Tag Archives: union city cheerleading

Bay Area Cheerleading Tryouts aka Placements Enroll Today

16 Aug


We are excited when athletes are able to move up through hard work and dedication. Today we move two of our athletes who was determined to make a higher level team. Coming in nearly everyday to train and hit all their skills, you have shown to be a champion at heart.

But moving up a level leaves a space open on our entry level team. SOOOOOO…That means TRYOUTS will open up once again!

2 SPACES have opened up for our NO EXPERIENCE required team. Contact Director Dre at cheer@rawtalents.org or 510-992-6811. Schedule your placement today!

The team is looking for 1 Strong Base and 1 Flyer.

Bay Area Fremont Stars Cheer Raw Allstars

Come see why our dedicated athletes experience rapid growth. See why our Small Division Program has taking titles against large programs and teams twice our size.

We don’t claim to be perfect, we have our high’s and our low’s. But, we have big high’s (like taking 1st place at Nationals hosted by USA Varsity Jamsport and more) when ALL Athletes are focused, dedicated, hardworking, make practices, stretch daily and focus on being the best they can be on the mats. That is the formula for #success

Nor Cali Bay Area Allstars Cheerleading and Dance Enrolling Now

15 Apr

east bay allstars raw national champions monsters university cheerleaders


Join us for team assessments and placement…then join for a season of fun and championships

Assessment Clinic: April 28th 3:15-6pm

RAW Allstars is a competitive allstar cheerleading and dance program in the greater Bay Area. We have teams for athletes of all levels and welcome ages 4 to college age members.

With the commitment of our members and the dedication of our coaches it is our goal to have a strong program that focuses on personal and team achievements.

Known for our strict NO BULLYING environment, our coaches work hard to make sure that the team members respect each other and embrace each others difference. With just 3 seasons in the Fremont/Newark Bay Area, we are the proud owners of multiple National and International Titles. 

Celebrated by publications such as American Cheerleader publishing for our low cost high results gym, we work hard to keep cost low while still providing a competitive program. The results speak for themselves. Want an example? This year our team won the title of National Champions beating out programs that cost THREE times the amount our members pay. Its not about the money, its about the training. We make competitive cheer and dance as affordable as possible while still creating champions. This is something we are very proud of and will work hard to keep the tradition of a low cost high results program.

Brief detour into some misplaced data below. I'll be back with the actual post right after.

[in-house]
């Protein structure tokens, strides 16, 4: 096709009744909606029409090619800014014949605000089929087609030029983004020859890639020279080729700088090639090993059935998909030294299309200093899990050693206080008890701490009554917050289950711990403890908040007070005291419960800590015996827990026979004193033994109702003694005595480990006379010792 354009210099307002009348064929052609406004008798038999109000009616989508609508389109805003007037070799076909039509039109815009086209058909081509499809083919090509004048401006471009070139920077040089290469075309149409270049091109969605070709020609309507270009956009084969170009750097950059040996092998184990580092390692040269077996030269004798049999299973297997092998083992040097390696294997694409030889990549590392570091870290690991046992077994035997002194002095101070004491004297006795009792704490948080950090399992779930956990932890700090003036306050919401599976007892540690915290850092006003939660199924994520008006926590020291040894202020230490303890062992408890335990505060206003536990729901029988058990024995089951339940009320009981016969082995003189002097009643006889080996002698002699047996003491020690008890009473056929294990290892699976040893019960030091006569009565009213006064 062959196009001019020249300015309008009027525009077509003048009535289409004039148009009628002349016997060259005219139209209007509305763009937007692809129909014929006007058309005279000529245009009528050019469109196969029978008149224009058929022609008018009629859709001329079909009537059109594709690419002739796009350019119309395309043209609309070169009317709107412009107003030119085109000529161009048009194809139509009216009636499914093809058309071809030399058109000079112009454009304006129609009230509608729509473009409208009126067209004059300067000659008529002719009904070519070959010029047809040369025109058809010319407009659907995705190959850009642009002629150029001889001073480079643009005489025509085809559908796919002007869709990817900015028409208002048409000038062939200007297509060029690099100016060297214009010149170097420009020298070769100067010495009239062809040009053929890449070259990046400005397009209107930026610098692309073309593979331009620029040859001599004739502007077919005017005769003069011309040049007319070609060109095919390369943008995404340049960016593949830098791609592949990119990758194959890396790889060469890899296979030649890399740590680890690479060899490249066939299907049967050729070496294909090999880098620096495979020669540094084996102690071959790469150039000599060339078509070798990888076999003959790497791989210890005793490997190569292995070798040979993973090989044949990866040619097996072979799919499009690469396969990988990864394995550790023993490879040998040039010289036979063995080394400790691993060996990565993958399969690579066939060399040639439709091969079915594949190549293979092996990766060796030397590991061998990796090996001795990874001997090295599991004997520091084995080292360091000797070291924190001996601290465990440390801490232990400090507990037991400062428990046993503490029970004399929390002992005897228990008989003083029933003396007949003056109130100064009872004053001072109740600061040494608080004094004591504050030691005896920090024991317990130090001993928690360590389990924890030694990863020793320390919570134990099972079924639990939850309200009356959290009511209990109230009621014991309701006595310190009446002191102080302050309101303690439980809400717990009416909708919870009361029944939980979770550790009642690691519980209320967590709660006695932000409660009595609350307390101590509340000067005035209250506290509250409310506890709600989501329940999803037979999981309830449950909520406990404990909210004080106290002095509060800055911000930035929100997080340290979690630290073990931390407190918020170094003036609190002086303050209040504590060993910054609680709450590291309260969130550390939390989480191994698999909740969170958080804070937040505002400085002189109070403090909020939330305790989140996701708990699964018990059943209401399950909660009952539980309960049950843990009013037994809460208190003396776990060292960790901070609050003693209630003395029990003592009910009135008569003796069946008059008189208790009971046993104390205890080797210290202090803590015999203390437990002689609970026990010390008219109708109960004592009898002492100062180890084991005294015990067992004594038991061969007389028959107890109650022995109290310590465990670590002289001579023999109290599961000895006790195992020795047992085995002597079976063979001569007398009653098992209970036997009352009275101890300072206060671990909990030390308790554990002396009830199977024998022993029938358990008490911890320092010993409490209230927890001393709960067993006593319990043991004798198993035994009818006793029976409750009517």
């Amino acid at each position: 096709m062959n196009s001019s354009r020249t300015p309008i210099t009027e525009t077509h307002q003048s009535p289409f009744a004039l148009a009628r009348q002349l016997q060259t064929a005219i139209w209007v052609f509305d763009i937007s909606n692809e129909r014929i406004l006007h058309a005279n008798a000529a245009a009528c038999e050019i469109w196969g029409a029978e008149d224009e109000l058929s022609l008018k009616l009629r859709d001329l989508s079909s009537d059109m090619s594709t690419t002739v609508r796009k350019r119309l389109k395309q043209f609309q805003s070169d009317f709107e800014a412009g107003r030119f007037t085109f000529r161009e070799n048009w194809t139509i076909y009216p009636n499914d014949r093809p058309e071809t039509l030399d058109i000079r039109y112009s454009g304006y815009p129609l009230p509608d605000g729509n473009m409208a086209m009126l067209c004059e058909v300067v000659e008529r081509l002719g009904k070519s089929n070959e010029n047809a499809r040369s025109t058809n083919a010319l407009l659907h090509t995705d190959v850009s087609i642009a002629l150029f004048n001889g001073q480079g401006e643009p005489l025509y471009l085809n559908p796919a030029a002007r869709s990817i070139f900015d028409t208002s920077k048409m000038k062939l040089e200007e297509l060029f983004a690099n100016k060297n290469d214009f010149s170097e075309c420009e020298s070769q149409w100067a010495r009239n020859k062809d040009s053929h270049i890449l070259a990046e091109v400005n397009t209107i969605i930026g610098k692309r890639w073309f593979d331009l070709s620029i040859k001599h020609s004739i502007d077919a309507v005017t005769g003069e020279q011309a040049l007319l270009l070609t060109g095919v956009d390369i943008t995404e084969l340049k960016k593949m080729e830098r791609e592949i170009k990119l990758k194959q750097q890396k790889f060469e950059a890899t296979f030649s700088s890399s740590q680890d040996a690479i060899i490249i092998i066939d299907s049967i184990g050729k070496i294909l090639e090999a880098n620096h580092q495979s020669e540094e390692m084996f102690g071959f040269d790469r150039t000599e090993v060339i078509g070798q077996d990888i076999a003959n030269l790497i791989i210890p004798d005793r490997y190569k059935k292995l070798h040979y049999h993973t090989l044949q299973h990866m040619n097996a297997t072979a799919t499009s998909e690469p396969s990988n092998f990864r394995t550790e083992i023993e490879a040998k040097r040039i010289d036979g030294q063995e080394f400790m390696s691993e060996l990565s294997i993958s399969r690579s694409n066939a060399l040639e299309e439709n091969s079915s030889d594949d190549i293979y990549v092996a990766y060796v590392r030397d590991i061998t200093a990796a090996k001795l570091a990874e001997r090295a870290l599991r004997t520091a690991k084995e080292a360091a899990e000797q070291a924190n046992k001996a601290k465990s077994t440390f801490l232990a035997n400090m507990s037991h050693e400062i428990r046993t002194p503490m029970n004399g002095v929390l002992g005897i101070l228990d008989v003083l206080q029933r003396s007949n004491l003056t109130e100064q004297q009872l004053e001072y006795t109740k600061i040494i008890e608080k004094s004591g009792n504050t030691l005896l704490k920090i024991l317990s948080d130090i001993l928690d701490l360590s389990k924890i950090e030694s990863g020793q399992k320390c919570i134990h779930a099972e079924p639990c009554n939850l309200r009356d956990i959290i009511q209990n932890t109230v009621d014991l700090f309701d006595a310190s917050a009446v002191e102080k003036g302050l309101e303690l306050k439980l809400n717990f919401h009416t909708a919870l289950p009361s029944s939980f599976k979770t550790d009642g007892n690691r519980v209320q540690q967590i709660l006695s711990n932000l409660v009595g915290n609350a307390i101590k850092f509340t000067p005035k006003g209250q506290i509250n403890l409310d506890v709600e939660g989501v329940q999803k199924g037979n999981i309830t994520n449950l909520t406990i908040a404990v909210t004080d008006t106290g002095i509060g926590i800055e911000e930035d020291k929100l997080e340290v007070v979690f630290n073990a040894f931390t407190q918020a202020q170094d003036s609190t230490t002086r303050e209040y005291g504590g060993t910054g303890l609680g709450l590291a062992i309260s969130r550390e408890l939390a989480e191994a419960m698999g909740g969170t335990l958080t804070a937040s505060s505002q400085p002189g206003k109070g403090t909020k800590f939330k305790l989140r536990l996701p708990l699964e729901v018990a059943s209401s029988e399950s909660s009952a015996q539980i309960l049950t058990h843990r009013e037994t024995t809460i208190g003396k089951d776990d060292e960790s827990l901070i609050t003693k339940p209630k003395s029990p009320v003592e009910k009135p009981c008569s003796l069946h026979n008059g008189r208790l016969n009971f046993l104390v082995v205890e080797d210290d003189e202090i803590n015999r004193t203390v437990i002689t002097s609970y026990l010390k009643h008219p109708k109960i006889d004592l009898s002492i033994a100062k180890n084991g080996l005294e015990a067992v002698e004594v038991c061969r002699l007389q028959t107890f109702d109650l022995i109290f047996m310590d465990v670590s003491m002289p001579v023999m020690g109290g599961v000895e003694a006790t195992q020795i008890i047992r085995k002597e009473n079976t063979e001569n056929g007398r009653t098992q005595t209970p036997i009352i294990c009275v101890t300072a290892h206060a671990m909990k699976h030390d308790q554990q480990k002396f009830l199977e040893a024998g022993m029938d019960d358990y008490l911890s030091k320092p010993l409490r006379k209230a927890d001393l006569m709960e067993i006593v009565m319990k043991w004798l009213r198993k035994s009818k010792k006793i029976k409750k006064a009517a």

RAW Allstar coaches includes current or former National and International Dance Champions, All American Cheerleaders, USA Gymnastic Affiliates, University Cheerleaders and Dancers. 

The 2013-2014 season RAW is proud to BRING BACK its World’s Qualifying Division of Dance and its ELITE Travel Team. Come be a part of something amazing! http://www.rawtalents.org 

Congratulations National Champions

26 Mar

RAW Allstars Yellow team brought home the title of 2013 National Champions


Now its time for you to get your National Championship Jacket. Enroll Now

The Mad Man Coach vs. The Gentle Heart Coach

11 Jan

The Mad Man Coach vs. The Gentle Heart Coach ~ Which Team Gets the Most Wins?

For years, me and my fellow coaching friends have had a long standing debate concerning the treatment of athletes. As a former football cheerleader and competitive cheer team member, I have seen it all. I can’t say which was worst, the football coaches yelling tell their faces turned red then eventually blue from anger and oxygen deprivation or the cheer coach throwing the pom at my face and telling me to pull it together or stop pretending to be a cheerleader (this after 8 straight hours of practice in 101 degree California weather). I swore once I started coaching I would be a kind and inspirational coach and that’s where me and my peers disagree.

A former teammate of mine is a fierce and slightly verbally abusive coach and she is proud of it. When parents complain and threaten to remove their kids from her school, she gladly says “Go Ahead”, knowing that there is a long list of kids just waiting to take the abuse she has to throw their way.  I joke with her often that she is just one “shouting match” away from a major lawsuit, but the truth is we all know she isn’t.

I however opted for a more kind approach, often explaining the expectations of the team without yelling at them and telling them they “look bad”. She jokes with me often calling me the Dr. Phil of Cheer & Dance, but she always follows that with “But Dr. Phil isn’t a competitive coach. But this Dr. Phil is and as a coach our current teams have 3 1st Place wins and two 2nd place wins in less than 12 months, not to mention my years of coaching that already earned past teams National and State Titles.

Now, my friend, she has an amazing team, often taking State and World Titles. Her team members are often seen crying at the end of practice but for some reason they keep coming back for more. She allows only the best of the best on her squad, there is no room for “simple performers” (her words) on her team. So if you need to be taught anything, forget she doesn’t have the time nor does she care to work with you.  The gym I am currently with have teams that are open to anyone, I love the sport of cheer and dance and believe that everyone deserves a chance to shine regardless of experience. As a coach, I do have National Titles to my name from coaching High School and Youth Leagues. Our most recent gym format of allowing members to join mid and late season regardless of experience posses its challenges but we are working hard to gain a National Title with these inspiring guys and girls. For me, its not all about the win but about the overall performance and improvement of the athlete. But as my friend so kindly pointed out to me a few weeks ago, Sports Digest agrees with her. According to them, it is all about the win and as a coach you do what you have to in order to get that win and if it means making them cry, well then make them cry.